28 October 2004

I am finally back in North America, and I am, indeed happy to be back. Looking out of the window during my flight across the Atlantic, I finally saw land and though of how much I loved the openness of this wonderful continent (sure, I was flying right over Quebec, but that's mostly irrelevant). I had a great seven weeks, on the whole, visiting 15 countries, using planes, trains, buses, cars, a ferry, and a ski lift, not to mention the miles and miles (kilometers and kilometers) that I walked, mostly on horribly uncomfortable cobblestone roads.

During my voyage, I made several lengthy writings in my notebook, and will most likely manage to post them here. I would have posted along the way, but the keyboards vary from country to country, and sometimes the "y" key is the place of the "z" key. Considering how often I use Y in mY language, trYing to tYpe a reallY long post was virtuallY impossible. When possible, I will include the original dates of the writing, and may or may not put them in order, but that will take some time.

Since I've been back, I've seen American history with the Boston Red Sox finally breaking the curse of the Bambino and winning a World Series, much to my delight, in a four game sweep of my hated St. Louis Cardinals. The high of the moment is currently lessened by my tremendous writer's block as I attempt to fire off a letter the editor begging the mostly good people of Iowa to vote against Bush on November 2, but I am, unfortunately, either too long winded or too eloquent for an Iowa newspaper; I struggle to write sentences that truly convey what I want to say: Bush bad, Iowa. I hope to cure this later today. Here's hoping, anyway. That's it for now, but look forward to new posts along the next few weeks.

21 October 2004


10 October 2004

Short version.

Berlin: awesome.
Prague: Looks cool. Beer: cheap. Go now. Bye.

06 October 2004

The Great American Apology

I would like to take this moment to make a political statement. Naturally, if any of you have actually followed the writing of this blog, you will know that it is full of political statements, personal misgivings, and despair over the bleakness of my own personal future; therefore, my admission to making a political statement should come to be about as surprising as the the horrible start to the football season for the Chicago Bears. Here goes, in no short terms.

I REFUSE TO APOLOGIZE FOR BEING AN AMERICAN. Having been in Europe for the past four weeks, I have encountered many people from many different lands, likewise on a European escapade or perhaps as ex-patriots now operating a barber shop in Munich. As soon as I open my mouth, if not before by the way I am dressed, it becomes obvious to everyone that I am a(n) (north) American. This fact has not led to my being treated with any disrespect. People do not hate me because I am from the U.S. They just one thing about me: I come from the country that has George W. Bush.

Go ahead, you neo-conservative apologists. Decry Europe for being a collection of not-so-powerful countries. Stand up and say that Germany and Russia were against the war in Iraq because Saddam had contracts with them. Say what you will about the French (it's probably true), but understand that you exist within the context of the world, and your worldview differs dramatically from that of people who look surprisingly similar to you, but live 4500 miles (that's right, miles, not kilometers) away. One does not need to look beyond the U.S. headlines to find Europe's headlines. A paper in Oslo had the W. vs. Kerry debate on the front page (in a side note, should Kerry win, I recommend that everyone who votes for him receive a share of the Nobel Peace Prize). This morning, in Stockholm, the local station, as well as CNN World, showed the ENTIRE Vice-Presidential debate. Perhaps most damning of all, a group of friendly Germans I met in Bergen asked me if I would be back in the U.S. in time to vote...on November 2nd. They knew the exact date. EVERYONE in Europe knows the EXACT date, and they are dumbfounded that Bush and Kerry are even CLOSE in the polls. Their opinion of Americans must have sunken even lower.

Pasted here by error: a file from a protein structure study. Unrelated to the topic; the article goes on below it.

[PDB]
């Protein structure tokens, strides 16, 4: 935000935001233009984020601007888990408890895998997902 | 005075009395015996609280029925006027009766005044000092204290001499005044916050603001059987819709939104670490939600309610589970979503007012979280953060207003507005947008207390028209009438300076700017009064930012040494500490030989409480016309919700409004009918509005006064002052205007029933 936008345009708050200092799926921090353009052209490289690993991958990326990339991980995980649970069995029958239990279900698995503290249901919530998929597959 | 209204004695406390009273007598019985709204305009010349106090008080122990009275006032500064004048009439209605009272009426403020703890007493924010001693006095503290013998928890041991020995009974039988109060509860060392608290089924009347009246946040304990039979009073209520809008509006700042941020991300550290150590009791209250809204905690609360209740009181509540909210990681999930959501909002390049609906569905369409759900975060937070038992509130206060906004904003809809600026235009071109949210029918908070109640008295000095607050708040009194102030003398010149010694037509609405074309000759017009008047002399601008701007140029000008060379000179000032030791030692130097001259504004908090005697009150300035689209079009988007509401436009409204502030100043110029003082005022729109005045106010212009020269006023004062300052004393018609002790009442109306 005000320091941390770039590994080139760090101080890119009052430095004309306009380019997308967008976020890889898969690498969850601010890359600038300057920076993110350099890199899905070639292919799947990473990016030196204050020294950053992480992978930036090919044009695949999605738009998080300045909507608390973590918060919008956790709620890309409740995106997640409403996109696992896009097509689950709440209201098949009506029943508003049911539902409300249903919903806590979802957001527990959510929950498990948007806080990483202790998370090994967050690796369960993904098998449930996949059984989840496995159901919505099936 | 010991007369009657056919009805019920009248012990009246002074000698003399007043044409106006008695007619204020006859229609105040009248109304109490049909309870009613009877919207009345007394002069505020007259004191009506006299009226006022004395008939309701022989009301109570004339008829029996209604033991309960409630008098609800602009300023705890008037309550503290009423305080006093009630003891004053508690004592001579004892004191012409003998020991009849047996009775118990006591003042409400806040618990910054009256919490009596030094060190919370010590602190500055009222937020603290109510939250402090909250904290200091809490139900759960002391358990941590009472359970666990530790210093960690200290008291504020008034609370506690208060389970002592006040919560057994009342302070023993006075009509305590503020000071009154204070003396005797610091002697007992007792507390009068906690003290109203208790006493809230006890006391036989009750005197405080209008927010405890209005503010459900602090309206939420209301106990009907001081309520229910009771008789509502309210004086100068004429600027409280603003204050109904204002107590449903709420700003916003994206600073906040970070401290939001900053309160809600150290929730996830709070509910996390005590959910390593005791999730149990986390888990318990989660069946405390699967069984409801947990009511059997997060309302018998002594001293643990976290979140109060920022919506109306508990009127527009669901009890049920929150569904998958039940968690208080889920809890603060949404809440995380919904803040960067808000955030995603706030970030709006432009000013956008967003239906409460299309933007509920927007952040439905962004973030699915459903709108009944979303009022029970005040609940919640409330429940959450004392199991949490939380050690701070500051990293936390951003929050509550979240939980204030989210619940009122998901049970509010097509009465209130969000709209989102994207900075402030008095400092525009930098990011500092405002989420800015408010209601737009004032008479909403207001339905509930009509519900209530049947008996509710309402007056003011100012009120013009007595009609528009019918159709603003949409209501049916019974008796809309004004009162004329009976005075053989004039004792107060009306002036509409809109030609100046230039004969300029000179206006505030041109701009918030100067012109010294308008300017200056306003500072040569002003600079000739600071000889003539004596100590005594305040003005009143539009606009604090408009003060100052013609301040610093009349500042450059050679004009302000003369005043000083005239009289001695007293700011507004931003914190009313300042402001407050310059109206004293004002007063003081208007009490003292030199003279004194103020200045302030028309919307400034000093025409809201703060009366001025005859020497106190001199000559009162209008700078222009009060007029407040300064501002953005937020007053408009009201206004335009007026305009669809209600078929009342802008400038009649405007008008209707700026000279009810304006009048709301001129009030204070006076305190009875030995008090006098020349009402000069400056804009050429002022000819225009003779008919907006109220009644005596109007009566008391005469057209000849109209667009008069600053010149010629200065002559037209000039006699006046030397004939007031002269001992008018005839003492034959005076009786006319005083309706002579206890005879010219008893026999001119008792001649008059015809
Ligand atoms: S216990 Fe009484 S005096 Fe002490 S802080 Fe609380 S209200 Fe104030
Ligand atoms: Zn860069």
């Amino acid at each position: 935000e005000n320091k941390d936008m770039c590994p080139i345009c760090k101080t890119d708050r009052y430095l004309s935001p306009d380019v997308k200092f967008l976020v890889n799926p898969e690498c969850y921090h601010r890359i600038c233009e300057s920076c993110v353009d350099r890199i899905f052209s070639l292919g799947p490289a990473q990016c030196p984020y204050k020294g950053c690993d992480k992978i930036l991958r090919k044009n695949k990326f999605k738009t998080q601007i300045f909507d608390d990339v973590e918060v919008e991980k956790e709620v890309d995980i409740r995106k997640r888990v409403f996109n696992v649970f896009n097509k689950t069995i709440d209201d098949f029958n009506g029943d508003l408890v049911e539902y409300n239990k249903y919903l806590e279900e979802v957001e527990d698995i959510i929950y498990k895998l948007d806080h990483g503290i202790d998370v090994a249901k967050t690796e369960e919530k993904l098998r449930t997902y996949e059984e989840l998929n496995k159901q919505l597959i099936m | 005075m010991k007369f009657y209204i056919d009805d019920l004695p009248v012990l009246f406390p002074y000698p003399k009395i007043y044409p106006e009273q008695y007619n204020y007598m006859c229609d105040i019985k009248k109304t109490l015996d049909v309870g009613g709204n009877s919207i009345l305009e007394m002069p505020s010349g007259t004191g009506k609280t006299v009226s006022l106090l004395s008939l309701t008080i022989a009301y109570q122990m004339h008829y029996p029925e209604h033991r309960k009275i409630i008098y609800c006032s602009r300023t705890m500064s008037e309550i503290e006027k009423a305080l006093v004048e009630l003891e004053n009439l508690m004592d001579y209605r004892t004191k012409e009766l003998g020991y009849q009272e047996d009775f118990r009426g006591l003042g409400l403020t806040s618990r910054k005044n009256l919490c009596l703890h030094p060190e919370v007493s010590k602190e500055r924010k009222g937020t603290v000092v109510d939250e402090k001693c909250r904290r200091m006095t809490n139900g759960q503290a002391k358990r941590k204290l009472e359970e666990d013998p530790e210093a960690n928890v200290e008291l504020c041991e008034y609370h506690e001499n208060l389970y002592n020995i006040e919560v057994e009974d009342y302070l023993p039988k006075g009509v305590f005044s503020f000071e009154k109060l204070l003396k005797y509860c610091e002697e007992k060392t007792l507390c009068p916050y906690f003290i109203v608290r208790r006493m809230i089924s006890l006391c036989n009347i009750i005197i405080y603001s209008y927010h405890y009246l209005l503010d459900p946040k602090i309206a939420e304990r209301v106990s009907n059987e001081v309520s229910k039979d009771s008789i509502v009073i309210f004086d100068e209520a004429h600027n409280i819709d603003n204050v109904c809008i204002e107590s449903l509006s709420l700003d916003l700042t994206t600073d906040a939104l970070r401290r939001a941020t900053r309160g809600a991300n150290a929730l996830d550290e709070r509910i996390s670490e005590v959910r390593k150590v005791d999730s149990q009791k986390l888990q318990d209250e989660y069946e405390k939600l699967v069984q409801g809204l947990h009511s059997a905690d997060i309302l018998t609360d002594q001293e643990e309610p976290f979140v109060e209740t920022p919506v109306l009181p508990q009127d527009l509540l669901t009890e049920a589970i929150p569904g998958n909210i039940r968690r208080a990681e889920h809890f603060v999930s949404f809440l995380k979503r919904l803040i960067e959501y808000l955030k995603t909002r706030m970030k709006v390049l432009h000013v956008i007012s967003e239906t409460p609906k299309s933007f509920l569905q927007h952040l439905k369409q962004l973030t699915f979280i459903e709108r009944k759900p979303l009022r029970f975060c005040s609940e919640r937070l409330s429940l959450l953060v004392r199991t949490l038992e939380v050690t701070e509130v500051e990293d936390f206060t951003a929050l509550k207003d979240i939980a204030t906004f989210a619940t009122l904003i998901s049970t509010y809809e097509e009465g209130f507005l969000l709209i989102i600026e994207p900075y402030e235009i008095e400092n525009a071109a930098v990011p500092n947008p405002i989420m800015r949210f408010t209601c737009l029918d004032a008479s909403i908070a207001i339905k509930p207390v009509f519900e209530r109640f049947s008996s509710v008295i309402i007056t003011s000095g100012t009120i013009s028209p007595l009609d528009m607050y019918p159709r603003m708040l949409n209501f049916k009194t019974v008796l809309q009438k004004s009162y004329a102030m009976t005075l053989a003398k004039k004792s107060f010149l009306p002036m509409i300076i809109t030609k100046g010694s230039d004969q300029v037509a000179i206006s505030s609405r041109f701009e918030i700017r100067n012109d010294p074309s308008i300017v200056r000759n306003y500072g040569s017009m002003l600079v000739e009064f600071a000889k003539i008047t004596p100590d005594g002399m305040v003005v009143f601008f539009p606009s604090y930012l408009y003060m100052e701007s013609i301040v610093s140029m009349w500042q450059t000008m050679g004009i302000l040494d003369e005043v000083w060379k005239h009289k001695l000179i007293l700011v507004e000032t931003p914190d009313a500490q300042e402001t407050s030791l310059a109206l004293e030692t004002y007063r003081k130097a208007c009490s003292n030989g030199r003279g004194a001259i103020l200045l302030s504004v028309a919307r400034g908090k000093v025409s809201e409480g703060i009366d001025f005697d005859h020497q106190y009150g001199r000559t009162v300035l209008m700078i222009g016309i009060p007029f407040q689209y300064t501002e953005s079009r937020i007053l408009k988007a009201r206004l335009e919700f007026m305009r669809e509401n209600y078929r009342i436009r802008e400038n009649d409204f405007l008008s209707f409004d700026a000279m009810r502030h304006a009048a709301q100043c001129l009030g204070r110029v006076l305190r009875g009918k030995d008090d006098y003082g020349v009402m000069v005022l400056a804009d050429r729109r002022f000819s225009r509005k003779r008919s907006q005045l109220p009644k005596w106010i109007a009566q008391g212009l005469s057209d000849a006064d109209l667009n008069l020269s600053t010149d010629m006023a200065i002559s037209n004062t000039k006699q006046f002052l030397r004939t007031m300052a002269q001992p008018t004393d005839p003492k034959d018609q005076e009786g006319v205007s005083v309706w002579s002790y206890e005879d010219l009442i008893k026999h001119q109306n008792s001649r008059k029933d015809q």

In Munich, I got my haircut by some Iraqi ex-patriots, who, upon realizing that I was an American, asked (while holding scissors, mind you)..>"George Bush?" Fortunately, I was able to give an honest answer, and the haircut was amazing. GEORGE W. BUSH MUST GO. The rest of the citizens of the world await November 2, 2004 with even more anticipation than even the most politically zealous Americans. Spread the word. Don't apologize for being an American. Vote against Bush and let the rest of the world hate the US for what is HAS, not what it HAS DONE (unilaterally and against the UN, of course).

04 October 2004

Fortunately, Stockholm is slightly less outrageously expensive than the whole of Norway. I wandered through part of the city today, with no plans, not that I could have had plans, seeing as virtually all the sights are closed on Monday. Be that as it may, I found the Royal Library and wandered around that for a few minutes before spending the rest of the day on the streets. Stockholm is made up of thousands of tiny islands, so it is necessary to remember exactly which bridges one has crossed, or else getting back to the starting point may take an additional hour. In all, I would have done more, but it was a bit cold today, and I felt like I needed a day to recuperate from the nearly 7 miles I walked on my last full day in Norway. That may or may not seem like a lot, but Norway is quite hilly, even in Oslo, and the cobblestones aren't that much fun on the feet. Stockholm has some fully paved roads in a nice turn of events. Maybe I'll find some not-so-expensive shoes (Bjorn would be nice, but I haven't seen any around). Most likely, I will wait until Germany or the Czech Republic to stretch my sorry U.S. dollars.